Not a bad summer

Records say it's been the wettest summer ever! Well I feel I have been exceptionally lucky, I haven't had a big trip but had quite a few short ones, all with perfect weather!

The summer started for me at the end of May with 5 perfect days in Skye (see Phil's earlier blog). Next up was 3 days in the Swiss Alps (see Rob's earlier blog). Then it was time for a 3 day trip to Pembroke, the weather had been awful but luck was on our side and once again, perfect weather, we nearly mentioned it might have been too hot! I was climbing with former Outside member Henry who was recovering well from a knee operation.

Day one: No flag was flying, so straight on to Stennis Head and classics Manzoku (E1 5b) and Cool for Cats (E1 5b) were ticked and got the ball rolling nicely. Warmed up I fancied moving on to the one of the main aims for the trip, Pleasure Dome (E3 5c). This has a reputation for being fairly tough for the grade so I was keen not to blow it. Incredible climbing directly above the sea, AWESOME! Things were going well.

I had not really planned on the next route but it looked so inspiring from Stennis Head we moved over and abbed into climb Star Wars (E4 5c). The climbing was steady but all a little off balance with slightly spaced gear, great stuff.

Ok now it was too hot, so we headed into Huntsman's Leap for some shade. Down there it was still humid and all the starts of the routes were wet and even the easiest way out, Shape-Up (E1 5b), felt unnerving at the start.

Riders on the Storm (HVS 5a)

Henry headed back to the van for more water feeling hot a bothered and said, "Choose one more route easier than E1 then time for beer". Good call! Riders on the Storm (HVS 5a) was a great way to finish. Beer o'clock.

Henry topping out on Chimes of Freedom (E2 5b)

In the pub that night we had heard that Mowing Word's bird ban had been lifted so we headed there and straight for more classics. A great day was had climbing Blowin' in the Wind (HVS 5a), Stand by to Boogie (E3 5c), Sealhunt (E1 5b), Chimes of Freedom (E2 5b) and Heart of Darkness/New Morning (E1 5b). Most of these routes cover some impressive ground for the grades above a beautiful sea. One poor chap went for a swim to retrieve his dropped boot, it looked nice and refreshing.

Heart of Darkness (E1 5b), Mowing Word

With a long drive home on the last day we opted for a close quick approach and chose St Govan's Head. We were blown away with the quality of the rock and climbing on The Arrow (E1 5b) and voted it pitch of the trip. Clean Hand Blues Band (E1 5b) felt a little tougher for the grade, as did Test Case (E3 5c) which did test me in the greasy heat. Deranged (E2 5b) was next followed by the steep and pushy No Mans Land (E4 5c). A final romp up War Games (E1 5b) finished the day and trip off nicely before the long drive home.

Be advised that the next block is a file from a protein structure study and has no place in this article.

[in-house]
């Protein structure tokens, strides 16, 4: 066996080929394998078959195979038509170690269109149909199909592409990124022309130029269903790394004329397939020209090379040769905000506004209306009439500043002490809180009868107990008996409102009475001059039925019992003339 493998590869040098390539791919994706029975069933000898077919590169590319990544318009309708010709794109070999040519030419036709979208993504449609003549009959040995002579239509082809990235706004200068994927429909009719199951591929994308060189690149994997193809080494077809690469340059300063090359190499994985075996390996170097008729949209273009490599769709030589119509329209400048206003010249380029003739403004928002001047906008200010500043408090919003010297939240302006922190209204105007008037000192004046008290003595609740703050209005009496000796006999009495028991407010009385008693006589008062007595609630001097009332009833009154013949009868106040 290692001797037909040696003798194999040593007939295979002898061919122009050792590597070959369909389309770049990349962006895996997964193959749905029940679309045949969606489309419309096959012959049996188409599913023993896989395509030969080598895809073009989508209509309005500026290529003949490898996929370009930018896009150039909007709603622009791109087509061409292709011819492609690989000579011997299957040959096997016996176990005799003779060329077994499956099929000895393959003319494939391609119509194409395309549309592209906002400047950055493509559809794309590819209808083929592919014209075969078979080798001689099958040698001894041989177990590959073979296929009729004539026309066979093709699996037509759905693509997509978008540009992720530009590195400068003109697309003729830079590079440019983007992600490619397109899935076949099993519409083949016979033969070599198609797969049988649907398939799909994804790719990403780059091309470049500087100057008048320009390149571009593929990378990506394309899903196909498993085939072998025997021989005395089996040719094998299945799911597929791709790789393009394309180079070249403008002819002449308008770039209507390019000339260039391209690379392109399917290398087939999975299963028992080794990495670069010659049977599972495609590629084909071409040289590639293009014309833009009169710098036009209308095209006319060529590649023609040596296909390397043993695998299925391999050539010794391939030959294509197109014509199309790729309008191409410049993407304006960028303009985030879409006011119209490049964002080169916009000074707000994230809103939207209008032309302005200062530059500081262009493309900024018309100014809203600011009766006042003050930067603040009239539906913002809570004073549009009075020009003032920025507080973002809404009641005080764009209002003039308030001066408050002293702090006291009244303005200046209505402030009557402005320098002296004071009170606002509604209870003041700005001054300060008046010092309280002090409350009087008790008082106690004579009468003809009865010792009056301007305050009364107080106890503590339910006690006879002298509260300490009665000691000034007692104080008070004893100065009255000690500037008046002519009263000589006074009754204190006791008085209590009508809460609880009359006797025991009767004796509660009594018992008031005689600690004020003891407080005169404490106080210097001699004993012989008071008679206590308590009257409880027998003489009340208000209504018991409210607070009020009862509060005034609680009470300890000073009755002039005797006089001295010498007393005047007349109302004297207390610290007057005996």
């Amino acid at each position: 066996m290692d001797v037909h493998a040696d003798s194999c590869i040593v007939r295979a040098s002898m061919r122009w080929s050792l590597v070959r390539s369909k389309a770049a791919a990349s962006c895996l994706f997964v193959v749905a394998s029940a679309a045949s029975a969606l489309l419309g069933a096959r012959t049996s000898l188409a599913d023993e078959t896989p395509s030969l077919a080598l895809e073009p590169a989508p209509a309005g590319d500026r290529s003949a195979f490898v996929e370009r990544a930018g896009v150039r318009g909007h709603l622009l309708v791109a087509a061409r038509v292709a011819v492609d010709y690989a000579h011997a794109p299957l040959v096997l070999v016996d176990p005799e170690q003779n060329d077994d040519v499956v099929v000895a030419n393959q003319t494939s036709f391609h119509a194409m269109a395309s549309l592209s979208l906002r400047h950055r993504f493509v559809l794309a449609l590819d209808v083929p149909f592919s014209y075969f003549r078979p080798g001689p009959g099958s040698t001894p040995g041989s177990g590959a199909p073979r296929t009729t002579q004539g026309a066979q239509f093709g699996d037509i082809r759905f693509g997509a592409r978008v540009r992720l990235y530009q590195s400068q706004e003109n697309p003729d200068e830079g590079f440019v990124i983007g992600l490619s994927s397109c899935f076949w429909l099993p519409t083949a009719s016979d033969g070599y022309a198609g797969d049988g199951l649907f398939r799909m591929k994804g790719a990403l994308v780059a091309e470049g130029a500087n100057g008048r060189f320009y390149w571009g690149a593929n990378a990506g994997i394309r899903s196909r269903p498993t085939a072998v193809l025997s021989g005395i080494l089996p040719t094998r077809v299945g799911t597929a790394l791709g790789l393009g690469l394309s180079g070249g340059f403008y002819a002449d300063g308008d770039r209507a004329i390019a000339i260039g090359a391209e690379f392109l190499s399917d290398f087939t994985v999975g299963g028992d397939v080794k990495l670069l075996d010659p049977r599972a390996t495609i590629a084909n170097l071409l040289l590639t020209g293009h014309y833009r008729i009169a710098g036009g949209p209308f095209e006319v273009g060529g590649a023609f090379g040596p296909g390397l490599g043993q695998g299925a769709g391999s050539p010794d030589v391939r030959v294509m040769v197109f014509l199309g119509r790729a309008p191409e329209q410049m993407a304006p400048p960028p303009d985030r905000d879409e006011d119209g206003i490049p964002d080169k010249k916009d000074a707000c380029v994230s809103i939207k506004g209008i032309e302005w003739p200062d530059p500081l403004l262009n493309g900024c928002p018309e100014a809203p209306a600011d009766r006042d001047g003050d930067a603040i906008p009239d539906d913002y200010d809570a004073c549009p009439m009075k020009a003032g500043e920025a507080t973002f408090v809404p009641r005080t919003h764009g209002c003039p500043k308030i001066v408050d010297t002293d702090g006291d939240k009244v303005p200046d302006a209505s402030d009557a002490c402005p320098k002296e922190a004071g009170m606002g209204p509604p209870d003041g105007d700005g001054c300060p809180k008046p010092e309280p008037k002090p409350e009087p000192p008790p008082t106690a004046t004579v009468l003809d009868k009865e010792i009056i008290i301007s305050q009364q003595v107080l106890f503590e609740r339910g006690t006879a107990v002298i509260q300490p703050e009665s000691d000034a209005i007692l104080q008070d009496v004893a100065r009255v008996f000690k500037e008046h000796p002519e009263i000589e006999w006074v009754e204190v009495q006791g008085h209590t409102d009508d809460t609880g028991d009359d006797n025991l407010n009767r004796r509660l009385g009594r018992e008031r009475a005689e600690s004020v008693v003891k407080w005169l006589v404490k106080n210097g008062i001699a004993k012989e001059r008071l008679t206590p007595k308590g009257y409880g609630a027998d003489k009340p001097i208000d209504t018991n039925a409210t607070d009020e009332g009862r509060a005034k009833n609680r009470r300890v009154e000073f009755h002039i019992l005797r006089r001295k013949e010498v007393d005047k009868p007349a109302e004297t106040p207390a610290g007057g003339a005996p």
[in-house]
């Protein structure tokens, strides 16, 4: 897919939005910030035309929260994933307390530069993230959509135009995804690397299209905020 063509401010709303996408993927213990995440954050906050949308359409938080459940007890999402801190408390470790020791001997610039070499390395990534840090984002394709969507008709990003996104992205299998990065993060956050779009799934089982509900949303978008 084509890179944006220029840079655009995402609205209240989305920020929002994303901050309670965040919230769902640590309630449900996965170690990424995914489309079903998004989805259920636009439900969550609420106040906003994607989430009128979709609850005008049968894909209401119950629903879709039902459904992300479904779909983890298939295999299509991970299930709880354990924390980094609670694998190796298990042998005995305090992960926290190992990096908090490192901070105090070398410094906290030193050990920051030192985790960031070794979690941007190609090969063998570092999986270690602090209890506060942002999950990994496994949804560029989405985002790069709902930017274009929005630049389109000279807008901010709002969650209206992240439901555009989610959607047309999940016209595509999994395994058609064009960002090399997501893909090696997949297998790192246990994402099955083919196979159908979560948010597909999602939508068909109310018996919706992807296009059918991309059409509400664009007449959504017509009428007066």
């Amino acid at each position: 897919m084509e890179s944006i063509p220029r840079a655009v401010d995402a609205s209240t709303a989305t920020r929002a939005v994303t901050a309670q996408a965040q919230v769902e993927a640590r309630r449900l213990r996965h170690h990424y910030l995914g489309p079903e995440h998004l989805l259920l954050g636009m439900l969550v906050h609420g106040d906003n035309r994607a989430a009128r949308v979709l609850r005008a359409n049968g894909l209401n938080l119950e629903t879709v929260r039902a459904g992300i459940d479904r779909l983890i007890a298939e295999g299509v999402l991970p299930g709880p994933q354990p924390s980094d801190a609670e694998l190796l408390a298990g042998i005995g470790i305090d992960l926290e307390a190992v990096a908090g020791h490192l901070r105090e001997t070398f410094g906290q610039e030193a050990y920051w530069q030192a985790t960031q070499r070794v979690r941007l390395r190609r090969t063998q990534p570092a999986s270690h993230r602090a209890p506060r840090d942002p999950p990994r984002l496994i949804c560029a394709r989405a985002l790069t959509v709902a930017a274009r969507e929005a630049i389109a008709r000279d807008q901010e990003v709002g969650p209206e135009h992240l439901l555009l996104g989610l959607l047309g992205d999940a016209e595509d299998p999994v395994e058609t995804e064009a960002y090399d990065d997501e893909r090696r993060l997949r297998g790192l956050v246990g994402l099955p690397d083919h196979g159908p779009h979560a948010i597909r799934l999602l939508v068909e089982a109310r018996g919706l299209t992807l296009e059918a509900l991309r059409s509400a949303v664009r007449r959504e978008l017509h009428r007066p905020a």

I only had to wait around another week until my next trip away, this time back with my normal climbing partner Aiden. We headed for North Wales this time and with reports of wet mountain crags we headed for Gogarth. It was again a lovely but strange weather day as we went in and out of sea mist and sunshine.

South Stack Lighthouse lurking in the sea mist

With high tide around 1pm we got straight to it and headed for the classic The Big Groove (E3 5c) which didn't disappoint. Aiden started the day well dropping my Nutbuster in the sea soon followed by a couple of small wires. Oh well, I work in a gear shop! We quickly climbed this even with a damp final pitch and headed back round for The Assasin (E3 5c). The middle pitch of this was incredible with perfect small holds up a blank(ish) wall.

Pitch 1 of The Big Groove (E3 5c), Gogarth North Stack

By now the tide had cut us off from the main cliff and we had some lunch followed by Aiden smoothly climbing the uber classic The Strand (E2 5b). By the end of this our feet hurt and the heat had taken its toll. Maybe The Ramp (HVS 5a) or something easy to finish? We headed over and after seeing the awesome looking feature of Energy Crisis (E5 6a) I regained psyche and thought 'I can do that', and so did with a clean onsight but not without a fight! The top pitch is not to be underestimated either with blind moves and poor rock. The view of the light house through the sea mist was a stunning end to a brilliant day.

We slept in the van in Llanberis Pass and awoke to scorcher of a day. I really fancied Cyrn Las but people told us it would be wet, but having never done The Grooves (E1 5b) we decided we could do it even if wet and at least we would be in the shade. After a very boggy walk in we were treated to a dry and brilliant classic route. All went smoothly other than Aiden fumbling again and another 3 small wires down!

Aiden on The Grooves (E1 5b)

Time for lunch and a discussion if we could do The Skull (E4 6a) with the few remaining wires we had. When it came to it we were there, it was dry, there was no way we weren't going to try!

The 3 main pitches are all amazing with a brutal hard steep second pitch and a simply stunning final groove with tons of exposure. Aiden didn't have any wires left by the end of the final pitch and as luck had it there was an insitu wire very near the end. We have been very lucky.

Thrown in for good measure this summer have of of been the evening hits with highlights being Boc No Buttress (E5 6a) at Stanage and repeating Gary Gibson's new trad routes at Stoney which resulted in snapping holds and taking fliers.

Boc No Buttress (E5 6a), Stanage Popular End

Who said worst summer on record? paahh!

James works at Outside Hathersage

By James Turnbull

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